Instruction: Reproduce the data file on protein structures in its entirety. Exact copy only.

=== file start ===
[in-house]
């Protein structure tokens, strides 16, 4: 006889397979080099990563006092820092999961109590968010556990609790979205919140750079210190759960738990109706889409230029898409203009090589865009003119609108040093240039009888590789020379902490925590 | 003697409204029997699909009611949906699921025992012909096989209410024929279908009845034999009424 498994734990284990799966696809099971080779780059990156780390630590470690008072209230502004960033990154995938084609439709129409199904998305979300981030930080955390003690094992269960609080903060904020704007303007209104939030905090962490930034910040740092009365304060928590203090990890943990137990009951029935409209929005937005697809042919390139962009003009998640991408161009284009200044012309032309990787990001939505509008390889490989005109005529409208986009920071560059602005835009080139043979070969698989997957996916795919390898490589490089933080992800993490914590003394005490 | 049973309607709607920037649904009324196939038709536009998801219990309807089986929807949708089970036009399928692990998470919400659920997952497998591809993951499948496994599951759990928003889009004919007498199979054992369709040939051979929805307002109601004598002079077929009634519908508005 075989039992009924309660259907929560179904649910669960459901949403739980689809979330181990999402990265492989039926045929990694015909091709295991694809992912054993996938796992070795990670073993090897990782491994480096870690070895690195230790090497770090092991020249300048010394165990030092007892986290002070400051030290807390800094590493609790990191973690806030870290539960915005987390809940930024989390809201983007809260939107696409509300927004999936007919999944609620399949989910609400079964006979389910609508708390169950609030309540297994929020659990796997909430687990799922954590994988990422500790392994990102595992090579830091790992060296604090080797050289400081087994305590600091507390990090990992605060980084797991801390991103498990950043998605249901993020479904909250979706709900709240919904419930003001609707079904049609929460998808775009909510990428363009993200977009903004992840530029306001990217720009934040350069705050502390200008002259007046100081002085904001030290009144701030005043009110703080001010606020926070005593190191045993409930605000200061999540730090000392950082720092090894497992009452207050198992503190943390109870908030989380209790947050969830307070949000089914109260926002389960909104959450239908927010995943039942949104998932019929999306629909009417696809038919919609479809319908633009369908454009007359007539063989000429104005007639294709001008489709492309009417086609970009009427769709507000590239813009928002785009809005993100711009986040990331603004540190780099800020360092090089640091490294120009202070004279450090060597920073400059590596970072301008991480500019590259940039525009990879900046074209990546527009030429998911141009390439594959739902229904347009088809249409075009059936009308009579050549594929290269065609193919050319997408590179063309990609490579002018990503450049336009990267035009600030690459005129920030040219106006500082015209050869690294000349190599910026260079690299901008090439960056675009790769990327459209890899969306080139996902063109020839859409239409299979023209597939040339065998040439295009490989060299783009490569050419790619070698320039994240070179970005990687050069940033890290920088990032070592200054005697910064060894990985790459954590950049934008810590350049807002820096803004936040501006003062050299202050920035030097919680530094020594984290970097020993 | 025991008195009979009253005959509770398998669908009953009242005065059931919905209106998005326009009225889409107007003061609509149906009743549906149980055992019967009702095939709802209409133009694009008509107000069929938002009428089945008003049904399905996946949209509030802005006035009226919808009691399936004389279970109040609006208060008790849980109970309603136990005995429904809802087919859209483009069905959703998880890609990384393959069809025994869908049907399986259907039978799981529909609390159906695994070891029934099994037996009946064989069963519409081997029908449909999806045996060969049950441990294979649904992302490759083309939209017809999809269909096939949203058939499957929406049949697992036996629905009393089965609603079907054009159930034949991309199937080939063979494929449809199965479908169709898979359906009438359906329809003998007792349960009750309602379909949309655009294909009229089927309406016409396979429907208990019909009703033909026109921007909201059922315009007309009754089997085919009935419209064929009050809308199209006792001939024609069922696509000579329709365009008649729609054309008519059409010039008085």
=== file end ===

[in-house]
């Protein structure tokens, strides 16, 4: 006889397979080099990563006092820092999961109590968010556990609790979205919140750079210190759960738990109706889409230029898409203009090589865009003119609108040093240039009888590789020379902490925590 | 003697409204029997699909009611949906699921025992012909096989209410024929279908009845034999009424 498994734990284990799966696809099971080779780059990156780390630590470690008072209230502004960033990154995938084609439709129409199904998305979300981030930080955390003690094992269960609080903060904020704007303007209104939030905090962490930034910040740092009365304060928590203090990890943990137990009951029935409209929005937005697809042919390139962009003009998640991408161009284009200044012309032309990787990001939505509008390889490989005109005529409208986009920071560059602005835009080139043979070969698989997957996916795919390898490589490089933080992800993490914590003394005490 | 049973309607709607920037649904009324196939038709536009998801219990309807089986929807949708089970036009399928692990998470919400659920997952497998591809993951499948496994599951759990928003889009004919007498199979054992369709040939051979929805307002109601004598002079077929009634519908508005 075989039992009924309660259907929560179904649910669960459901949403739980689809979330181990999402990265492989039926045929990694015909091709295991694809992912054993996938796992070795990670073993090897990782491994480096870690070895690195230790090497770090092991020249300048010394165990030092007892986290002070400051030290807390800094590493609790990191973690806030870290539960915005987390809940930024989390809201983007809260939107696409509300927004999936007919999944609620399949989910609400079964006979389910609508708390169950609030309540297994929020659990796997909430687990799922954590994988990422500790392994990102595992090579830091790992060296604090080797050289400081087994305590600091507390990090990992605060980084797991801390991103498990950043998605249901993020479904909250979706709900709240919904419930003001609707079904049609929460998808775009909510990428363009993200977009903004992840530029306001990217720009934040350069705050502390200008002259007046100081002085904001030290009144701030005043009110703080001010606020926070005593190191045993409930605000200061999540730090000392950082720092090894497992009452207050198992503190943390109870908030989380209790947050969830307070949000089914109260926002389960909104959450239908927010995943039942949104998932019929999306629909009417696809038919919609479809319908633009369908454009007359007539063989000429104005007639294709001008489709492309009417086609970009009427769709507000590239813009928002785009809005993100711009986040990331603004540190780099800020360092090089640091490294120009202070004279450090060597920073400059590596970072301008991480500019590259940039525009990879900046074209990546527009030429998911141009390439594959739902229904347009088809249409075009059936009308009579050549594929290269065609193919050319997408590179063309990609490579002018990503450049336009990267035009600030690459005129920030040219106006500082015209050869690294000349190599910026260079690299901008090439960056675009790769990327459209890899969306080139996902063109020839859409239409299979023209597939040339065998040439295009490989060299783009490569050419790619070698320039994240070179970005990687050069940033890290920088990032070592200054005697910064060894990985790459954590950049934008810590350049807002820096803004936040501006003062050299202050920035030097919680530094020594984290970097020993 | 025991008195009979009253005959509770398998669908009953009242005065059931919905209106998005326009009225889409107007003061609509149906009743549906149980055992019967009702095939709802209409133009694009008509107000069929938002009428089945008003049904399905996946949209509030802005006035009226919808009691399936004389279970109040609006208060008790849980109970309603136990005995429904809802087919859209483009069905959703998880890609990384393959069809025994869908049907399986259907039978799981529909609390159906695994070891029934099994037996009946064989069963519409081997029908449909999806045996060969049950441990294979649904992302490759083309939209017809999809269909096939949203058939499957929406049949697992036996629905009393089965609603079907054009159930034949991309199937080939063979494929449809199965479908169709898979359906009438359906329809003998007792349960009750309602379909949309655009294909009229089927309406016409396979429907208990019909009703033909026109921007909201059922315009007309009754089997085919009935419209064929009050809308199209006792001939024609069922696509000579329709365009008649729609054309008519059409010039008085």